article: Purity and Contamination: Language Ideologies in French Colonial Native Policy in Morocco

Harold Schiffman hfsclpp at
Fri Jun 27 00:29:06 UTC 2008

published in: Comparative Studies in Society and History (2008),
50:724-752 Cambridge University Press


Research Article

Purity and Contamination: Language Ideologies in French Colonial
Native Policy in Morocco

Katherine E. Hoffmana1

a1 Northwestern University

Among French scholars and administrators during the French
Protectorate of Morocco (1912–1956), especially prior to World War II,
there was both a great belief in, and widespread suspicion of, a
group's language as a reliable indicator of its ethnicity. Legend
among the Ida ou Zeddout Berber people of southwestern Morocco holds
that Captain Ropars, who ran the French Protectorate's Anti-Atlas
mountain military post in Igherm from 1949–1954, not only spoke the
Tashelhit Berber language, but also ordered the local men to do so
under threat of imprisonment. "You're Ishelhin (Tashelhit speakers),"
he allegedly told people in this collective memory as recounted to me.
"You should speak Tashelhit, not Arabic." The widespread eighteenth-
and nineteenth- century idea of Volkgeist ('soul of the folk') that
Ropars evoked has become commonplace today. A group's language is
often considered to function as what Herder called the "treasury of
the thought of an entire people" and "the mirror of its history, its
deeds, joys and sorrows" (in Bauman and Briggs 2003: 169–70; see also
Lorcin 1999: 44), and even what Abbey Condillac earlier called the
"genius of each people" (Steedly 1996: 447). Captain Ropars followed
Samuel Johnson's claim that identifying languages was the same as
identifying "nations," and, as Irvine and Gal paraphrase, "a logical
first step in comparing, understanding, and ordering [nations']
relations to each other and to Europeans" (2000: 50). Yet, other
French Protectorate administrators and scholars saw the link between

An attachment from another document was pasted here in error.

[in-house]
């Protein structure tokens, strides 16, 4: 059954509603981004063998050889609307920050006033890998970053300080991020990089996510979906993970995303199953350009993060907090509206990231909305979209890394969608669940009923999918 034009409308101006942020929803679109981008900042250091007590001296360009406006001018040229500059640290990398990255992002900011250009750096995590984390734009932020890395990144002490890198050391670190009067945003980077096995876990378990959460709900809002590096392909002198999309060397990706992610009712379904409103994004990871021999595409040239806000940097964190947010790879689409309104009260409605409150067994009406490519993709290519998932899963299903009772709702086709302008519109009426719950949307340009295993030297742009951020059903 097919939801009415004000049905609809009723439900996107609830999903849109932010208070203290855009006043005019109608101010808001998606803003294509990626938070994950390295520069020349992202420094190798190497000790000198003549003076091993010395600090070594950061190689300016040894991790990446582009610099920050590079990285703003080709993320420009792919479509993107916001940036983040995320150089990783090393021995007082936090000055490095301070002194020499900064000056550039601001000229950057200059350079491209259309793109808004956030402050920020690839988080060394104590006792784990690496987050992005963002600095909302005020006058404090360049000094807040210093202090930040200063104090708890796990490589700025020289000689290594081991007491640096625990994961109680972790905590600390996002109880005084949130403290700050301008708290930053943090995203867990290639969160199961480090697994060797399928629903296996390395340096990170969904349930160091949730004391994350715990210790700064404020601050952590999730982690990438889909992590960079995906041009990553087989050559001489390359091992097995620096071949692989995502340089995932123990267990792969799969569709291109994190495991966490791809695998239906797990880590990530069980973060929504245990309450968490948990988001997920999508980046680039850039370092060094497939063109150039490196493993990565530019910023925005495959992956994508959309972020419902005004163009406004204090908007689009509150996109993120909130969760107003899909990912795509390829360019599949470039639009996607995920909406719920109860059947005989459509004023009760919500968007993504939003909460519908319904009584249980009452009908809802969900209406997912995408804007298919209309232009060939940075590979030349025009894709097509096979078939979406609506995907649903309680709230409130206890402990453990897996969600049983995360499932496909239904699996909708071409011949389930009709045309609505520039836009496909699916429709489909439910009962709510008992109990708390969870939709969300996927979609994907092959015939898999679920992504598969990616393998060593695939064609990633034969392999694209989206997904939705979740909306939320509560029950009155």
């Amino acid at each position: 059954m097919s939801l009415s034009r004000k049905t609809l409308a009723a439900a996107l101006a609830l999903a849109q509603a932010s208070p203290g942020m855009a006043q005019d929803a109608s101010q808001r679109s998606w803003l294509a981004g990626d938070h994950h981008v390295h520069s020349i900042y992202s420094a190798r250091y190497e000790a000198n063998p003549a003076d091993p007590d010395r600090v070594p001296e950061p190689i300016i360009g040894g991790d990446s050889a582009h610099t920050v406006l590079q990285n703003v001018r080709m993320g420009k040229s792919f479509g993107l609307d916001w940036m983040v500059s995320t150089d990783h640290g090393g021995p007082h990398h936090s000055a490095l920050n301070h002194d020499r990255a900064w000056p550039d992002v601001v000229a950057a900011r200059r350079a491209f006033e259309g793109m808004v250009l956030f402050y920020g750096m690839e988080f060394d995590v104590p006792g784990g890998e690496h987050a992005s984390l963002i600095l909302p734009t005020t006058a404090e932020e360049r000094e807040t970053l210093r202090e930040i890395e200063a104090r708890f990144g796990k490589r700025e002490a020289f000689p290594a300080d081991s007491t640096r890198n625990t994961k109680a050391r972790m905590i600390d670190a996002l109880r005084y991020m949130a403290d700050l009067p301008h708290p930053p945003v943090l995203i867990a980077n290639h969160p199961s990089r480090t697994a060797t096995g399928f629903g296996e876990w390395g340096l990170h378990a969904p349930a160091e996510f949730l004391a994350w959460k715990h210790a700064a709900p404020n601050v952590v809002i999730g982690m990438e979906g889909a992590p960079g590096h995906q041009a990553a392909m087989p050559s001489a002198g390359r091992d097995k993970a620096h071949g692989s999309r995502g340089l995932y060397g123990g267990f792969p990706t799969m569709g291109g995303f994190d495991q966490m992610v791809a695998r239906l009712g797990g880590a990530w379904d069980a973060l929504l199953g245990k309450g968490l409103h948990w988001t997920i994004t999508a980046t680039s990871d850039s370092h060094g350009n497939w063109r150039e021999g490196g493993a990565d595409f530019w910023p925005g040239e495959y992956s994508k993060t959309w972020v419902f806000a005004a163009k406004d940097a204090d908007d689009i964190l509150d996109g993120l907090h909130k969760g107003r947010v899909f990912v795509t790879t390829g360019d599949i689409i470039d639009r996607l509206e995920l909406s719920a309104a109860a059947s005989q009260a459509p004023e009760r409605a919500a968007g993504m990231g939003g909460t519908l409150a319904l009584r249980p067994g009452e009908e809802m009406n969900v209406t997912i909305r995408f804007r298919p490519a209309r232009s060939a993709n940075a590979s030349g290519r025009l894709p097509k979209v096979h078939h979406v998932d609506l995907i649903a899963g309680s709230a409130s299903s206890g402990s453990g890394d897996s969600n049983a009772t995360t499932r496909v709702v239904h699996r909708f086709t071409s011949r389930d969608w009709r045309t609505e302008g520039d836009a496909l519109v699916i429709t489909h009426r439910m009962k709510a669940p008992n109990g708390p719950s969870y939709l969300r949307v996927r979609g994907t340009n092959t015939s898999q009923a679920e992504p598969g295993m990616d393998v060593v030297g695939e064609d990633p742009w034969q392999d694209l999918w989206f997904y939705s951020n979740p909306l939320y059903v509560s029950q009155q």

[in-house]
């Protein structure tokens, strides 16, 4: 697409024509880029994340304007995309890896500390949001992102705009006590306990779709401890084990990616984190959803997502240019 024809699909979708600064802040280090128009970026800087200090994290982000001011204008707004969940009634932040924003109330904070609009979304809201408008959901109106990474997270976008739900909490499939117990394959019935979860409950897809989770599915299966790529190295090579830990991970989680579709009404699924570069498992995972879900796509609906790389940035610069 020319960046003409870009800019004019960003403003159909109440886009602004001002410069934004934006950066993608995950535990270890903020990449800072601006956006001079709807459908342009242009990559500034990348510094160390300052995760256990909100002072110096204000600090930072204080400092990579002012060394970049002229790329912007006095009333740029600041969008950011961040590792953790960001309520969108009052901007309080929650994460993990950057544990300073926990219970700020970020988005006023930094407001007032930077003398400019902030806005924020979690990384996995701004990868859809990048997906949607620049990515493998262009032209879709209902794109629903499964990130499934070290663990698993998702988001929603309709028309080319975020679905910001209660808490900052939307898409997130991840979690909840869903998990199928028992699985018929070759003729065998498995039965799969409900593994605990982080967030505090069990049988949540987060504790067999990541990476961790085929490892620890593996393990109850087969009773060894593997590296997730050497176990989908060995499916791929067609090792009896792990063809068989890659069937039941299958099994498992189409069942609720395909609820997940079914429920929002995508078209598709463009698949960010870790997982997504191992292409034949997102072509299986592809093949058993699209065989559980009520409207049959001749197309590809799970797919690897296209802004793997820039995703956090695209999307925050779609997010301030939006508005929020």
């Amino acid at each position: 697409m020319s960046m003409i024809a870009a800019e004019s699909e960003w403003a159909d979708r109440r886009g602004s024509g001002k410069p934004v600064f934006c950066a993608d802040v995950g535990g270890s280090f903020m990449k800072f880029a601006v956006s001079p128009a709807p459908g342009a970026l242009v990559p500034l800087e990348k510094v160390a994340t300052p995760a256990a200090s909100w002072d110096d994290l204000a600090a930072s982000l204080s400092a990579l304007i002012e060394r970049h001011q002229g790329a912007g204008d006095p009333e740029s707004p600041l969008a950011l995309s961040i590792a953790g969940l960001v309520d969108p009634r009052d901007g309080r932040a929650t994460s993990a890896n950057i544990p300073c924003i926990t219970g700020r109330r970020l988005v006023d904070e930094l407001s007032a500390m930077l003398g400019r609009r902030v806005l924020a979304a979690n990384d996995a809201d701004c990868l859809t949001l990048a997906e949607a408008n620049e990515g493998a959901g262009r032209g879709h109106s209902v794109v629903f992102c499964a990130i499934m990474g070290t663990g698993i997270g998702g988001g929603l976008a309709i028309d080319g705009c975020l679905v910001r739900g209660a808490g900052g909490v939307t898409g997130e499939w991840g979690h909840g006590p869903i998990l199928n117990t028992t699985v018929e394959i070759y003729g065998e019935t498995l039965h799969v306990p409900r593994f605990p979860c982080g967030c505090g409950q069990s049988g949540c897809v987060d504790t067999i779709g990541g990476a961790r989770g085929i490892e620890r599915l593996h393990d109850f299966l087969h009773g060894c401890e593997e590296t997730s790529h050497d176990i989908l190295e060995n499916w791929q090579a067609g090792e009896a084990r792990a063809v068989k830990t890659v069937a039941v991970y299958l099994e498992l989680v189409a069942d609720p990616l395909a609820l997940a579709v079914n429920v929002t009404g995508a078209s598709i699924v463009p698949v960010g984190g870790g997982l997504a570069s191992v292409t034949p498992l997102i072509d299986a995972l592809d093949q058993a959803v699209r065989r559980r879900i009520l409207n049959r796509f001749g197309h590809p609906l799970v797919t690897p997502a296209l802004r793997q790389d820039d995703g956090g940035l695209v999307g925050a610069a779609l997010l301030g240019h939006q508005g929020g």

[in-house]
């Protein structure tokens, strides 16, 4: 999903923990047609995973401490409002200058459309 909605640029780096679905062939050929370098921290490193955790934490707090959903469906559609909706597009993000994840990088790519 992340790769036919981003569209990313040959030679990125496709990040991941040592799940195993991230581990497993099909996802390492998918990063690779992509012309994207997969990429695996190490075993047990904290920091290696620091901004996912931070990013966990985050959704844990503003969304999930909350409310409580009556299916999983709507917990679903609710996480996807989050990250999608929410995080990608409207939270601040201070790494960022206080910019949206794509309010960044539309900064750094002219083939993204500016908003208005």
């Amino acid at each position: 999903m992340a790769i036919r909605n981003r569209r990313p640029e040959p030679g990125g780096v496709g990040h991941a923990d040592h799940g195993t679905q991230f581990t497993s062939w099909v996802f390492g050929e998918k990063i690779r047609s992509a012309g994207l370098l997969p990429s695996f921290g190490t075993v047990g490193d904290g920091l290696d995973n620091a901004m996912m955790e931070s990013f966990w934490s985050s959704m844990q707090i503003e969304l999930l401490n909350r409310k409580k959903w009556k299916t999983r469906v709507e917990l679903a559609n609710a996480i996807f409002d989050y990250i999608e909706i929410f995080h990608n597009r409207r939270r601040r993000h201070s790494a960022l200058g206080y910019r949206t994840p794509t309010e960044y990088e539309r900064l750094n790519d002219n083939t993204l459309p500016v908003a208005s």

language and primordial ethnicity as false, since histories of
language use may be obscured or simply uninterrogated by a group's


Acknowledgments: The ethnographic fieldwork in southwestern Morocco
that led to the questions explored in this article was carried out
from 1996–1999 and supported by the Social Science Research Council,
the Wenner-Gren Foundation for Anthropological Research, and the
Fulbright Institute of International Education. Subsequent archival
research at the Centre des Archives Diplomatiques, Nantes (CADN), and
the Service Historique de l'Armée de Terre (SHAT) in Vincennes, and
writing time to conceive the broader project to which this article
contributes, were generously funded by the National Endowment for the
Humanities, the Camargo Foundation, the Institute for the Humanities
at the University of Illinois at Chicago, and research grants from
Northwestern University. I am grateful to Anne-Sophie Cras at CADN for
helping to locate source materials. For citations or insights on
various iterations of this article, I want to thank Jillian Cavanaugh,
Robert Launay, Aurélien Mauxion, William Murphy, Geoffrey Porter,
Kathleen Riley, Rebecca Shereikis, Paul Silverstein, and two
meticulous, anonymous CSSH reviewers. Any errors in fact or
interpretation remain my sole responsibility.

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